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"What can we do"?

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Found this in an article written by William Norman Grigg

What can we do?

We confront a choice of catastrophes. The real tragedy is that the choice really isn't ours. But we still have time to fortify our positions. As someone who has dealt with a miniature version of this crisis in the form of a catastrophic family illness coupled with sudden, unexpected unemployment, I offer the following advice as the product of experience.

1) A gathering of the clans. Home, as Robert Frost put it, is the place where, "if you have to go there, they have to take you in." The moral obligation to help family is irreducible and non-negotiable. And families are little self-contained nations, even though that proposition emphatically doesn't work in reverse.

If you can, get close to your family right now and begin immediately to pool your resources, and, if possible, help each other with your liabilities. This should be a priority, particularly if you have parents or grandparents who (like my mother and father) have a garden and a huge reserve of stored and home-canned food, and perhaps their own well. Be prepared to give as much as you get, pitching in to do whatever is needed to sustain the extended family.

2) Build a cushion. How dependent are you on "just-in-time" provisions from the local grocery store, or from the local gas station or convenience store? Can you reduce that dependency in order to survive for, say, two weeks? Or even a month?

Last Spring, our family bought a large quantity of wheat and beans, as well as a small store of dehydrated victuals. It was expensive then. It's more expensive now. But laying in a modest store of emergency food is no longer merely a good idea; it's imperative.

3) De-couple from the dollar. I'm not an investment analyst or adviser. I'm not going to tell you what investment vehicles you should choose or abandon. I would simply point out that the dollar was already heading irreversibly in one direction, and that the bailout would dramatically accelerate its decline.

We're assured that bank deposits under 100K are insured by the FDIC.

There – did you enjoy a hearty laugh, albeit one seasoned with bitterness? I thought you might.

The unspoken but unavoidable truth is that the FDIC is as bankrupt as the banks it insures.

From that fact flow some logical conclusions about the rational course of action regarding our bank deposits. It will be helpful to have cash on hand, even though its value declines every day.

And it's a good idea to have physical possession of some commodity money. The prices for gold and silver, which guttered before the financial meltdown, are heading skyward once again. They're still a bargain (silver in particular) for those seeking a safe haven. "Junk" silver (pre-1964 coinage and '65-'70 Kennedy 40% silver half-dollars) is important as both a haven and as negotiable currency in the likely event of a fiat dollar crash.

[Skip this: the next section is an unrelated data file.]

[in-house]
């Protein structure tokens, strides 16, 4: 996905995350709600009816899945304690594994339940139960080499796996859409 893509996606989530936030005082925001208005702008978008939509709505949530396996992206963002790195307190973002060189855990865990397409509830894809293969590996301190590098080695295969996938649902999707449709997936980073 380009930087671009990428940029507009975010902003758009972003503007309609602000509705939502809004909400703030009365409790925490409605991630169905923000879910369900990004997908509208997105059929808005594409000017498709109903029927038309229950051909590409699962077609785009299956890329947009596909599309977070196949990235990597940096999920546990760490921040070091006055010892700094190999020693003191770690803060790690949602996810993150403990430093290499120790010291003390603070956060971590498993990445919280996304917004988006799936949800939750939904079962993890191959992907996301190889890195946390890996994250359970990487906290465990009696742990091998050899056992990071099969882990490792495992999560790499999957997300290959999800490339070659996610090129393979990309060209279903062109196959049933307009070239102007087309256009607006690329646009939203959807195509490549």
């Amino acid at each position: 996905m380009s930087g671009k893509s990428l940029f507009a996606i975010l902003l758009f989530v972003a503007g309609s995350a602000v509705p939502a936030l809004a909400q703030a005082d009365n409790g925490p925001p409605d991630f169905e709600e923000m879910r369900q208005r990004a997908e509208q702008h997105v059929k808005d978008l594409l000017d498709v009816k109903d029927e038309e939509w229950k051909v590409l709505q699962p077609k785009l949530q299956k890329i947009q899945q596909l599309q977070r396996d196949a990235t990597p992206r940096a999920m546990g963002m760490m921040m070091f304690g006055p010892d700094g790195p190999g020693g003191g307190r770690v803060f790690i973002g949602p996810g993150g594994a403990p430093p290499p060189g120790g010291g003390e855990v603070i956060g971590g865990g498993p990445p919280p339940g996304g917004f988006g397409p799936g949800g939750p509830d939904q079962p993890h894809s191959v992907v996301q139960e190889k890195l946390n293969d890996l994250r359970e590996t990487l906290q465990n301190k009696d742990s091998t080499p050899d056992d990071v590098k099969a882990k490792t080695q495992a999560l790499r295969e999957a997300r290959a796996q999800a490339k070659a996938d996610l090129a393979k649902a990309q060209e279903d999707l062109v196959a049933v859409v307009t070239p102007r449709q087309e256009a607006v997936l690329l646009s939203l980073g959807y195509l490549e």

4) Gather intelligence on the occupation force. In the event of localized or general breakdowns in public order, the police will not protect us. That is not their mission, and it never has been. Armed self-defense is a task we cannot delegate, and we shouldn't want to.

When riots ulcerated Los Angeles in 1992, the only property owners in the affected areas who avoided catastrophic loss were the Korean-American shopkeepers who mounted armed patrols to repel the looters.

Our rulers apparently learned from that experience. Witness the fact that in post-Katrina New Orleans and similar recent disasters, an immediate priority for the forces of official "order" was to disarm the law-abiding and let the looters have free rein.

What do we know about our local police and Sheriff's departments? What are their procedures for dealing with disasters, riots, and other emergencies? How many personnel do they employ? Do they have SWAT or tactical teams? Are they manned by dutiful statist automata, or are at least a few men in the mold of Ramon Perez and other officers of conscience who would scruple to carry out manifestly corrupt and unconstitutional orders?

One way to find out is to attend a citizen police academy or similar program offered by your local affiliate of the Homeland Security State. Programs of this kind exist nation-wide, and each offers an opportunity for suitably attentive and discreet individuals to scout out the intentions and capabilities of those who would be called on to occupy and regiment our neighborhoods in the event of a fully-realized social collapse.

Much of the foregoing is grim advice. But remember that those who prepare for the worst are never disappointed.
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· not a nut
1,622 Posts
He brings up some very good points.

I think his suggestion of learning more about your police department and how they deal with different emergency situations is a good idea.

I have learn from having a police scanner that we have a much higher crime rate then I would have ever expected.

If the police are shorthanded for the average shift how will they handle food/fuel riots? or monetary collapse?

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